‘Haikyu!!’ serves as an introduction to anime


“Haikyu!!” introduces Netflix viewers to Japanese television and entertainment culture with its stylistic elements.

netflix.com “Haikyu!!” introduces Netflix viewers to Japanese television and entertainment culture with its stylistic elements.

Benjamin Haylett, Staff Writer

Anyone who comes into contact with me on a regular basis is well aware of my taste in movies and television. I practically never stop talking about it. While I will normally say that I will watch anything besides horror movies about demons, there is one area of cinema and television that I have barely touched.
That area is anime.
It’s not that I explicitly have something against the Japanese cartoon format, it’s just that I have never had much of a desire to watch it. I have seen a couple Studio Ghibli films, but that is about the extent of my foray into the wide world of anime. My girlfriend, on the other hand, happens to love anime, and told me to pick one that we could watch together. As a way to dip my toe in the water, I picked one about a subject I already knew about: volleyball.
“Haikyu!!” is an anime series that is available in both dubbed and subbed formats on Netflix. The series follows a young boy named Hinata, who wants nothing more than to be a part of a real volleyball team. Despite his quite short stature, Hinata has natural talent for the game that just needs to be molded by the right coach, or possibly, another teammate. Kageyama turns out to be the prodigal teammate of this story.
Kageyama, while incredibly skilled, is self-centered and arrogant on the court. When it comes time for the two to play on the same team, the unlikely pair aggravate each other to no end, but something happens as they continue to work together. Each of the player’s shortcomings is complemented by the other’s strengths, and the two work together to try and get their team to nationals.
For anyone who speaks Japanese, the plot of the show comes as no surprise, as “haikyu” translates to “volleyball” in English. I really get a kick out of the fact that the sport that the show depicts is the name of the show itself. It would be like if “Friday Night Lights” was simply called “Football.” I get the feeling that something like that wouldn’t particularly sound very interesting as you are flipping through the channel guide here in America, but apparently it worked well enough in Japan, as the show has multiple seasons and is based on a highly successful manga series. Manga is the Japanese equivalent to comic books.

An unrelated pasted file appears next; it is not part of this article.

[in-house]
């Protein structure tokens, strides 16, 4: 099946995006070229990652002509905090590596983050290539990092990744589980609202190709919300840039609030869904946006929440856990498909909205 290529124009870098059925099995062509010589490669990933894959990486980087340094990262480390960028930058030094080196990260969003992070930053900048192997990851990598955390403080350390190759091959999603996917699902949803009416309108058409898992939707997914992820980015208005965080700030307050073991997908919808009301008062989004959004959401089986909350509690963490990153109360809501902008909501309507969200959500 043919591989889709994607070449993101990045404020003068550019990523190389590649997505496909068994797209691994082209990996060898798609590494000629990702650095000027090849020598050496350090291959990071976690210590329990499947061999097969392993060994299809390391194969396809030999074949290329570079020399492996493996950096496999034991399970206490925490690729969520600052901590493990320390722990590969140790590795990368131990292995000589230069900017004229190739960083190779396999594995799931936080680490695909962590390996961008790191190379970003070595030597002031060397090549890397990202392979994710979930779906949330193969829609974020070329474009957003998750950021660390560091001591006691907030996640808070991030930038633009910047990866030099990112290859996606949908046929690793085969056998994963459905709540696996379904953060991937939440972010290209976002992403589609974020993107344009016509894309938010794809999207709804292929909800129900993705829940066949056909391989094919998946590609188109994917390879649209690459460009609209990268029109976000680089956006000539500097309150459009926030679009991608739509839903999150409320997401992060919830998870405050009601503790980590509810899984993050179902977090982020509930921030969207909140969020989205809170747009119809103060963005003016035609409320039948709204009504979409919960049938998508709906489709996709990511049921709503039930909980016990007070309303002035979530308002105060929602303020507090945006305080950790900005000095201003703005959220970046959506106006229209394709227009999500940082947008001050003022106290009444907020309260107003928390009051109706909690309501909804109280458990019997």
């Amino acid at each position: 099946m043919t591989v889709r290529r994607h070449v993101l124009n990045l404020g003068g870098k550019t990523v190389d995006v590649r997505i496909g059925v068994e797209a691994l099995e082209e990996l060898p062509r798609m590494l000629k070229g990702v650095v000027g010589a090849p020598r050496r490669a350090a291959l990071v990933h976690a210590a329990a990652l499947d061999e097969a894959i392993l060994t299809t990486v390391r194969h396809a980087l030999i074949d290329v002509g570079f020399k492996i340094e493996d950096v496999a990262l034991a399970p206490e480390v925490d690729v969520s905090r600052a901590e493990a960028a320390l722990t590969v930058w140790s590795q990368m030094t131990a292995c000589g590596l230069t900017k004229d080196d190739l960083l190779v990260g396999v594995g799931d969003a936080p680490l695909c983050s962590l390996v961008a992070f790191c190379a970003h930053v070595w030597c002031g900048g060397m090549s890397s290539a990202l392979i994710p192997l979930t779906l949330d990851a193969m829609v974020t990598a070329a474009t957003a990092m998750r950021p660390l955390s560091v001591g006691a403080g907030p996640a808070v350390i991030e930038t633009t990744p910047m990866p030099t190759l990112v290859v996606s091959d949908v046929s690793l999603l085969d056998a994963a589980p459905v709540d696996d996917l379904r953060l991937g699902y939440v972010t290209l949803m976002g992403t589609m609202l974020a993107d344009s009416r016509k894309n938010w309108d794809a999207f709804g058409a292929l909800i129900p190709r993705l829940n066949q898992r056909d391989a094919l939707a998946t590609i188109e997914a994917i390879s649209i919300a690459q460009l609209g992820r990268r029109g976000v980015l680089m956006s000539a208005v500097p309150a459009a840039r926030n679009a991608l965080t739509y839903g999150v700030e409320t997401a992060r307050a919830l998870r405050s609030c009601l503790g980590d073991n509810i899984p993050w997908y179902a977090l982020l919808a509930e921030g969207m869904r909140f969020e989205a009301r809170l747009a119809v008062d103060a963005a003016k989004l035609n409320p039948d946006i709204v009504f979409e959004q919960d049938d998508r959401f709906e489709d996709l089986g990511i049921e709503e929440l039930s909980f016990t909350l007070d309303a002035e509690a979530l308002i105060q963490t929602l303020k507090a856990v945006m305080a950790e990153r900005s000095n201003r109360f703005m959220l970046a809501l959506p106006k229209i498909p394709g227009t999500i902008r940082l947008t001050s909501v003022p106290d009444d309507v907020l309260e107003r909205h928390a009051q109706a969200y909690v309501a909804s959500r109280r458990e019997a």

The name of the show isn’t the only element that doesn’t exactly translate well into more Western viewing habits. Each episode is very slowly paced, which my girlfriend tells me is something that is pretty ubiquitous in anime. When Hinata and the team go to a match, it is not unusual for a single set to last the majority of the episode. Between the slow pacing and the constant monologues, it can be a bit of an adjustment for someone who is used to the breakneck speeds of American cartoons like I am.
All that being said, the slow pace does work to the show’s advantage at times. When the action of a match is really heating up, the pacing goes from zero to 60 in no time flat. The sudden acceleration gives the important moments an urgency that makes them stand out as something very special.
You wouldn’t think that you’d get almost anxious watching a cartoon about volleyball, but I am here to tell you that while you may have the entire seat at your disposal to sit in, when the action picks up, you are only going to need the edge. It is that good.
Given that the show is targeted at an older audience, many different character arcs are happening at the same time. Each one is as compelling as the next, and I wouldn’t say there is a shallow character in the bunch.
The entire team is relatable to a fault, and it is really easy to become emotionally invested in their well-being, because you either know someone just like the character, or you are just like the character. There are very few shows that can pull off that kind of empathetic qualities, and the fact that this is a cartoon makes that all the more impressive.
While I may not be the biggest anime fan, I have to say that I am completely hooked on “Haikyu!!.” Strict anime enthusiasts may be disheartened to hear that I am watching the English dubbed format, but I am still having a good time, and I don’t have to read any subtitles. Maybe if I rewatch it I’ll switch to the original Japanese, but we will cross that bridge when we get there. You can watch both seasons of “Haikyu!!” on Netflix now.